how much does a patio cost

Estimating the Cost of a Patio

Lee ArmilleiField Notes

Often, a patio is the keystone to the landscape, with gardens and lawn as supporting components. These project costs vary widely however, with many options. So, if you have been thinking about a new hardscape, read on to see what goes into the estimating a patio or walkway.


On every patio project, access, site conditions, size, and aesthetics impact the costs. Initially, let’s consider access.


Access to the site will influence the final price of any hardscape project. If a truck can dump construction material close to the project, labor costs are reduced. However, costs skyrocket if the team needs to navigate through an alley or other tight space. Consequently, it is difficult to determine how access influences square foot prices. Early in the process, look at your site and decide if you have easy access. This will help you see which end of the price range your project falls.

Site Preparation

In addition to access, existing site conditions affect costs. Is the team digging into lawn or rock? Do trees need to be transplanted away from the site first? Does an existing patio need to be removed?

While basic prep is included in average square foot prices, significant site work adds to costs. Usually, demolition and transplants are not included in these averages.
Additionally, consider the cost to repair the site after the patio is installed. Quality contractors include grading and seeding in their estimates.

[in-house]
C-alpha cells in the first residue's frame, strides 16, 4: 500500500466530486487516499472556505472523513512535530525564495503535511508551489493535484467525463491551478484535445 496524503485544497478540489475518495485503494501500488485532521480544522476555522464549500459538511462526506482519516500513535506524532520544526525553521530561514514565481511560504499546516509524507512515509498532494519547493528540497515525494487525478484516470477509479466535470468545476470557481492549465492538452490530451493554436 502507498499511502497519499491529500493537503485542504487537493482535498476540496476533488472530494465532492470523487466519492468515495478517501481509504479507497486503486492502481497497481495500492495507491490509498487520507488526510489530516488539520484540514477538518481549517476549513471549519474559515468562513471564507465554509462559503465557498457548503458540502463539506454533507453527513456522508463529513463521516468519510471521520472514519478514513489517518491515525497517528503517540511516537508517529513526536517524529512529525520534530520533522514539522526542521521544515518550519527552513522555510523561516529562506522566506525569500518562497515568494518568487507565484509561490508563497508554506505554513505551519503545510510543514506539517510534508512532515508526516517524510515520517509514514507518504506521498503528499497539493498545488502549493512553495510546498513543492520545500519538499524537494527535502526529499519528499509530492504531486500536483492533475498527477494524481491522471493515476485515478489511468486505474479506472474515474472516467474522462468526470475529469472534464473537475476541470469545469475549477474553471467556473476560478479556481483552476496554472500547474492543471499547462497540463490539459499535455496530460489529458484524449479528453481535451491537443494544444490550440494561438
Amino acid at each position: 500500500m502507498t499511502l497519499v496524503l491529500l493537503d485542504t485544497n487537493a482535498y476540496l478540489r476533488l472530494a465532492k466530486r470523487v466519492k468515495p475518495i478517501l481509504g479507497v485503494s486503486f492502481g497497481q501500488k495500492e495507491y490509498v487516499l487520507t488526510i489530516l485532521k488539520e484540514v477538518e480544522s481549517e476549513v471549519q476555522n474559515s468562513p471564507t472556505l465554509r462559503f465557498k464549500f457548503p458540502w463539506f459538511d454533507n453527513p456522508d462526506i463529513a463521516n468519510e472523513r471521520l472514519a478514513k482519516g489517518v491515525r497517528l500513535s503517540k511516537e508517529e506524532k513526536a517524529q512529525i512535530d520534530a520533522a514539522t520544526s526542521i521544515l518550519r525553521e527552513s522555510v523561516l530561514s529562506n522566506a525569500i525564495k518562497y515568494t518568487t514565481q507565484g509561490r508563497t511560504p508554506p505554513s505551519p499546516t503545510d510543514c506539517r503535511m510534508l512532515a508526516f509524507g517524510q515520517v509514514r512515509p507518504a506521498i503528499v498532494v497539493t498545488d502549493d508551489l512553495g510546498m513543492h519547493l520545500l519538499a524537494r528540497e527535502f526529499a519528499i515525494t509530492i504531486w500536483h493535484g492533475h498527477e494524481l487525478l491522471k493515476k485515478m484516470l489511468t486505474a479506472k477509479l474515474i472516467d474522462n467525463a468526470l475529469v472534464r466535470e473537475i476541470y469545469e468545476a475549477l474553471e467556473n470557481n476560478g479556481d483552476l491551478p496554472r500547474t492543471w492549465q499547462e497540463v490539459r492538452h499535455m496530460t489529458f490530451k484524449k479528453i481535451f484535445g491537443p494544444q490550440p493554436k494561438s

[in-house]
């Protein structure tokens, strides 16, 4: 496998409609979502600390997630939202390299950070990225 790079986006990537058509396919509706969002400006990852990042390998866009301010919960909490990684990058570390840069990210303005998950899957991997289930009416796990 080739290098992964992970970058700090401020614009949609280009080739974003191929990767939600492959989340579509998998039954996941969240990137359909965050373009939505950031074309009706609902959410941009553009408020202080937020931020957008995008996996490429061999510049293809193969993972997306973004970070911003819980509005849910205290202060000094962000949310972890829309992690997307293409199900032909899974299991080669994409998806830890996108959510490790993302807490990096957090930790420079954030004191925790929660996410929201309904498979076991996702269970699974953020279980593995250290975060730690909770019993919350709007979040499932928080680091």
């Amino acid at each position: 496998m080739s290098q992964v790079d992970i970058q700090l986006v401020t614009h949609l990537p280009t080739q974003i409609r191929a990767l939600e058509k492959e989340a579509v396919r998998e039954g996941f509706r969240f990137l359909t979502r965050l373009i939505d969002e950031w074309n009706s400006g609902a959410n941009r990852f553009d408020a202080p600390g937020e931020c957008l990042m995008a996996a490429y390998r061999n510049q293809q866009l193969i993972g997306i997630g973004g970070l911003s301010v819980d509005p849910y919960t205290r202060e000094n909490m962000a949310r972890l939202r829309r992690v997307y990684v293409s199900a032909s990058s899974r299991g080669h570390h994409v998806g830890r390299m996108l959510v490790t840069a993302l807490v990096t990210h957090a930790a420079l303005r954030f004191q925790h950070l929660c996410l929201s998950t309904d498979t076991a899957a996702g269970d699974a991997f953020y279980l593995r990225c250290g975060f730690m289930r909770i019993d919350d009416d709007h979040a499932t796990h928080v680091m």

To determine the patio size, first identify its intended use. Will it be used for dining, relaxing, or entertaining? Early in planning, it is important to select an ideal size.
Importantly, you do not want to over-estimate the size of a patio. There is no sense in spending money and adding to stormwater runoff if the space won’t be used. Conversely, you will always regret installing a patio that is too small. So, if you regularly entertain smaller groups, select sizes around 200 square feet. For larger groups, you need at least 400 square feet to feel comfortable.



After determining an appropriate patio size, decide on its shape and pattern. Basic rectangles are effective, minimize labor costs and reduce waste. Additionally, simple patterns minimize cuts to the material. On the other hand, turning that same pattern 45⁰ greatly increases the number of cuts, and therefore labor costs.
In contrast to rectangles, achieving a natural, organic shape is easy when using irregular flagstone. Be aware though, that you need more material to fit these irregular pieces together, and more time to place them.


After determining the size and shape, select the material for the project. Personal preferences, budget, and existing architecture largely determine material selection. For example, if a site is composed of many different materials, re-use one of these for continuity in the landscape. Similarly, a flagstone front walk in may inform the choice of flagstone for a back patio.

Conversely, a brick building, doesn’t necessarily require a brick patio. In fact, alternative materials add interest and may look best.

Finally, you can create similar looks with different materials. Understand your options to make the best decision.

Material Options & Cost

Not only do materials costs vary, the labor involved varies as well. So in comparing bids from multiple contractors, make they are using the same specifications. For instance, wet-laid patios are mortared together while dry-laid patios are set in sand. Consequently, these costs vary widely. The following patio cost estimates compare only dry-laid materials.

Stamped Concrete ($15-$21 per square foot)

Stamped and dyed concrete create visually interesting patios. Comparatively, they cost more than basic concrete but are less expensive than other options. Stamped concrete is poured on a minimum of 4” compacted modified stone.


  • Choose from a variety of textures and colors
  • Combine multiple textures and colors to complement the existing site